Calendar of Events
Jack Gieseking Book Launch: "People, Place, Space Reader"
– 6:00 PM
Massachusetts Hall, Faculty Room
Join Jack Gieseking, Bowdoin’s New Media and Data Visualization Specialist, at the launching of her book “The People, Place, and Space Reader". Edited by Dr. Gieseking and William Mangold, the book brings together the writings of scholars from a variety of fields to make sense of the ways we shape and inhabit our world. An essential resource for students of urban studies, geography, design, sociology, and anyone with an interest in the environment, this volume presents the most dynamic and critical understanding of space and place available.
Professor Matt Klingle will serve as interlocutor, facilitating a discussion of the book.
With a B.A. from Mt Holyoke, an M.A. from Columbia University, and a Ph.D. from CUNY, Dr. Gieseking joined the faculty at Bowdoin in Fall 2013.
Sponsored by Bowdoin's Digital and Computational Studies Initiative.
Fermat's Last Theorem
– 9:00 PM
Searles Science Building, Room 315
This lecture centers on the solution of Fermat's Last Theorem, a mathematical assertion from the 17th century that was established by modern methods twenty years ago after resisting the efforts of professional and amateur mathematicians for 350 years. It will explain the formulation of the problem and recapitulate the history leading up to the announcement of a solution by Andrew Wiles in 1993 and the final step of the proof by Richard Taylor and Andrew Wiles in 1994. Some of the new mathematical ideas used in the proof will be summarized at the end of the lecture.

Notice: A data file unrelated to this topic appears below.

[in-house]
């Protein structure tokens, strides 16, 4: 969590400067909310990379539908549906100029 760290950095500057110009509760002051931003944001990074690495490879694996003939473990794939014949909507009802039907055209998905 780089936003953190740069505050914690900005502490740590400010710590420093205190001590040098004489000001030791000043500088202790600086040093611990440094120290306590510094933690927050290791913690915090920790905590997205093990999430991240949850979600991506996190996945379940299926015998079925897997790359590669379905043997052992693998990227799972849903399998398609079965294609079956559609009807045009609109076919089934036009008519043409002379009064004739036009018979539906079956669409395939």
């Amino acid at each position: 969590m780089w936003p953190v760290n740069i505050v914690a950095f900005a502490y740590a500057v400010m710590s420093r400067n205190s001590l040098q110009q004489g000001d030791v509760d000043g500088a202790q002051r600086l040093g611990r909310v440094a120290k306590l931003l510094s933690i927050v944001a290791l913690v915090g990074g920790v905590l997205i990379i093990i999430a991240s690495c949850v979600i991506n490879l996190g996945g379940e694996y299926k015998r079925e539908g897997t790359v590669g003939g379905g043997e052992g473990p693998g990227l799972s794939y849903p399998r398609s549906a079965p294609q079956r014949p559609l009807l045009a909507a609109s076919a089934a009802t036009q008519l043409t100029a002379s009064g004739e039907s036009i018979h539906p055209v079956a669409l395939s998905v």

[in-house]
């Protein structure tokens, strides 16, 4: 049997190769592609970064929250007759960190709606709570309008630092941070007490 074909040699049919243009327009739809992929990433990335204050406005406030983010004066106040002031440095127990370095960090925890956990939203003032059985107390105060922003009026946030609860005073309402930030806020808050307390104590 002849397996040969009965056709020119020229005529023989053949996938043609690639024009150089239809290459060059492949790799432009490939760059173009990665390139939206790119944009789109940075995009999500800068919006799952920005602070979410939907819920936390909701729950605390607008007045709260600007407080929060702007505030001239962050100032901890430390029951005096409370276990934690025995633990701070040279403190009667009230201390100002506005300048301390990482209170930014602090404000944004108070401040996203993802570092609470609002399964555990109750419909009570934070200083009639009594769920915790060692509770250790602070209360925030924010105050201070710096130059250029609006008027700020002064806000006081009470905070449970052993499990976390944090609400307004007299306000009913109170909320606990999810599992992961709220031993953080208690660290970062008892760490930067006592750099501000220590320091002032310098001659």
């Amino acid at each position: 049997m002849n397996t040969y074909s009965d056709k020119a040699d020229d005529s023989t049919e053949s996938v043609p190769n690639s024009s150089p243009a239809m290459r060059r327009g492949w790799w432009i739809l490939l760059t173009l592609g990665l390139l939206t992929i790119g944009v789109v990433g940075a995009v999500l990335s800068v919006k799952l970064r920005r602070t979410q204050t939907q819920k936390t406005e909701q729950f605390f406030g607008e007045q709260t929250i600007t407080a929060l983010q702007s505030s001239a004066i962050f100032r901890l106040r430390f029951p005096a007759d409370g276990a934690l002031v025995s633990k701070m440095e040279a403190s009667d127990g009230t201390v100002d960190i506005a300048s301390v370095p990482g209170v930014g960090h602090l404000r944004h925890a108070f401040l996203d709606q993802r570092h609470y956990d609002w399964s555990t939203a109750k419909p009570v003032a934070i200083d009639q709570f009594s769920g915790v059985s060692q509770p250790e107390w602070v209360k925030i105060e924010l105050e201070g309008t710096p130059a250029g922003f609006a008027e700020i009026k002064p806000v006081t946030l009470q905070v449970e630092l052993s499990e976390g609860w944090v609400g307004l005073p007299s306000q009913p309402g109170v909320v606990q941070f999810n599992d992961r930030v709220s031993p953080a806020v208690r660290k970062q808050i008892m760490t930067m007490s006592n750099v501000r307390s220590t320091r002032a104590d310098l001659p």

Ken Ribet will present the Cecil T. and Marion C. Holmes Mathematics Lecture sponsored by the Mathematics Department.
Ribet is a member of the editorial boards of several book series and research journals. He was elected to the American Academy of Arts and Sciences in 1997 and the National Academy of Sciences in 2000. He was awarded the Fermat Prize in 1989 and received an honorary PhD from Brown University in 1998. Ribet was inducted as a Vigneron d'honneur by the Jurade de Saint Emilion in 1988. He received his department's Distinguished Teaching Award in 1985.
Dynamical Models of Locomotion
– 1:30 PM
Searles Science Building, Room 315
Dynamical systems theory uses normal forms as simple models for empirical observations. This lecture focuses upon stable limit cycles as models of animal locomotion. Utilizing motion capture data of running cockroaches and people and flying fruit flies and mosquitoes, we test the anchors and templates hypotheses formulated by Full and collaborators. These hypotheses propose that animals have evolved so that their motion resembles a low dimensional dynamical system, and that control is based upon a small number of quantities. This lecture will introduce these hypotheses and reformulate them as a statement about the motion of a dynamical system near a periodic orbit. It will then describe the strategy we developed to analyze motion capture data from this perspective. We end with new questions about stochastic perturbations and data driven models of dynamical systems.